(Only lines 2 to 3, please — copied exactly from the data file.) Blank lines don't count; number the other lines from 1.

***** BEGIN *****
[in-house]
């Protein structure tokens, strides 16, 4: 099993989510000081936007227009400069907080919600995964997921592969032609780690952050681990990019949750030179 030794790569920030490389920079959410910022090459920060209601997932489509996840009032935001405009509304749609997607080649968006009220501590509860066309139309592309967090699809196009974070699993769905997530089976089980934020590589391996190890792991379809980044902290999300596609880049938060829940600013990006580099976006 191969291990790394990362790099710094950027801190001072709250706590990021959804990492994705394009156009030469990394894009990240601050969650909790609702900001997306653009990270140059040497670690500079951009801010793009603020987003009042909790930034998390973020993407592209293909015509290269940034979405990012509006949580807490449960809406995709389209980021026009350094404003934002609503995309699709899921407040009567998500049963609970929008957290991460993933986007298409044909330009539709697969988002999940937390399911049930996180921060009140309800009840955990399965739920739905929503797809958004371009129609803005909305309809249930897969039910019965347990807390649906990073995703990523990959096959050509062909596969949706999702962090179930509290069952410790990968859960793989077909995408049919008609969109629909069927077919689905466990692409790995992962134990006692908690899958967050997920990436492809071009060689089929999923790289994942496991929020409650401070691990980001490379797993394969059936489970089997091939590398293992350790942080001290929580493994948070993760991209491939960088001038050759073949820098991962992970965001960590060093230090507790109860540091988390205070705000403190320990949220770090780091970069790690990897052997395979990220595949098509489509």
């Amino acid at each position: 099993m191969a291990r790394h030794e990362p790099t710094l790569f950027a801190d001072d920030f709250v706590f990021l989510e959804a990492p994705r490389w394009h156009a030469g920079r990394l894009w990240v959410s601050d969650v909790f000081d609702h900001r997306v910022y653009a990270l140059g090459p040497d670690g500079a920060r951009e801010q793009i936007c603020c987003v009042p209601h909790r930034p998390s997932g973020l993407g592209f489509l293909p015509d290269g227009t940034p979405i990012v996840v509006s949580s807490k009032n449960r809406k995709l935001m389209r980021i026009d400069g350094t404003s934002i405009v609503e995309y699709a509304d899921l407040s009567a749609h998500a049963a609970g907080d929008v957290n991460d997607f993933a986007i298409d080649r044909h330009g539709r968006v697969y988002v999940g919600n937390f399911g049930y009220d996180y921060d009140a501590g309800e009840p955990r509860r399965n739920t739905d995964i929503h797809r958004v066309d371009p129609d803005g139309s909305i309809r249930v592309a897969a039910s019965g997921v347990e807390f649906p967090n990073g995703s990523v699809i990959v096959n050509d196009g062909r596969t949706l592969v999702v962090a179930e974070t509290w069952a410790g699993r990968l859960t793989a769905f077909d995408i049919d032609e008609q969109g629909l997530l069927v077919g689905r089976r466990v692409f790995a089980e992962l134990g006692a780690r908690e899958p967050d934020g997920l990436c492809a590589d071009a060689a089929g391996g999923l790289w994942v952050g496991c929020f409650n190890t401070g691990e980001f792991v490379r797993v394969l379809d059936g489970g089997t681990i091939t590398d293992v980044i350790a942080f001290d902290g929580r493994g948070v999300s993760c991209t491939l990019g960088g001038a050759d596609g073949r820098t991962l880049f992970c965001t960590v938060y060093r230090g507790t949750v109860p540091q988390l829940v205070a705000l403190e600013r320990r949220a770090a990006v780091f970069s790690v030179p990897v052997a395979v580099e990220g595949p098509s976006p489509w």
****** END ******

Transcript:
């Protein structure tokens, strides 16, 4: 099993989510000081936007227009400069907080919600995964997921592969032609780690952050681990990019949750030179 030794790569920030490389920079959410910022090459920060209601997932489509996840009032935001405009509304749609997607080649968006009220501590509860066309139309592309967090699809196009974070699993769905997530089976089980934020590589391996190890792991379809980044902290999300596609880049938060829940600013990006580099976006 191969291990790394990362790099710094950027801190001072709250706590990021959804990492994705394009156009030469990394894009990240601050969650909790609702900001997306653009990270140059040497670690500079951009801010793009603020987003009042909790930034998390973020993407592209293909015509290269940034979405990012509006949580807490449960809406995709389209980021026009350094404003934002609503995309699709899921407040009567998500049963609970929008957290991460993933986007298409044909330009539709697969988002999940937390399911049930996180921060009140309800009840955990399965739920739905929503797809958004371009129609803005909305309809249930897969039910019965347990807390649906990073995703990523990959096959050509062909596969949706999702962090179930509290069952410790990968859960793989077909995408049919008609969109629909069927077919689905466990692409790995992962134990006692908690899958967050997920990436492809071009060689089929999923790289994942496991929020409650401070691990980001490379797993394969059936489970089997091939590398293992350790942080001290929580493994948070993760991209491939960088001038050759073949820098991962992970965001960590060093230090507790109860540091988390205070705000403190320990949220770090780091970069790690990897052997395979990220595949098509489509």
């Amino acid at each position: 099993m191969a291990r790394h030794e990362p790099t710094l790569f950027a801190d001072d920030f709250v706590f990021l989510e959804a990492p994705r490389w394009h156009a030469g920079r990394l894009w990240v959410s601050d969650v909790f000081d609702h900001r997306v910022y653009a990270l140059g090459p040497d670690g500079a920060r951009e801010q793009i936007c603020c987003v009042p209601h909790r930034p998390s997932g973020l993407g592209f489509l293909p015509d290269g227009t940034p979405i990012v996840v509006s949580s807490k009032n449960r809406k995709l935001m389209r980021i026009d400069g350094t404003s934002i405009v609503e995309y699709a509304d899921l407040s009567a749609h998500a049963a609970g907080d929008v957290n991460d997607f993933a986007i298409d080649r044909h330009g539709r968006v697969y988002v999940g919600n937390f399911g049930y009220d996180y921060d009140a501590g309800e009840p955990r509860r399965n739920t739905d995964i929503h797809r958004v066309d371009p129609d803005g139309s909305i309809r249930v592309a897969a039910s019965g997921v347990e807390f649906p967090n990073g995703s990523v699809i990959v096959n050509d196009g062909r596969t949706l592969v999702v962090a179930e974070t509290w069952a410790g699993r990968l859960t793989a769905f077909d995408i049919d032609e008609q969109g629909l997530l069927v077919g689905r089976r466990v692409f790995a089980e992962l134990g006692a780690r908690e899958p967050d934020g997920l990436c492809a590589d071009a060689a089929g391996g999923l790289w994942v952050g496991c929020f409650n190890t401070g691990e980001f792991v490379r797993v394969l379809d059936g489970g089997t681990i091939t590398d293992v980044i350790a942080f001290d902290g929580r493994g948070v999300s993760c991209t491939l990019g960088g001038a050759d596609g073949r820098t991962l880049f992970c965001t960590v938060y060093r230090g507790t949750v109860p540091q988390l829940v205070a705000l403190e600013r320990r949220a770090a990006v780091f970069s790690v030179p990897v052997a395979v580099e990220g595949p098509s976006p489509w």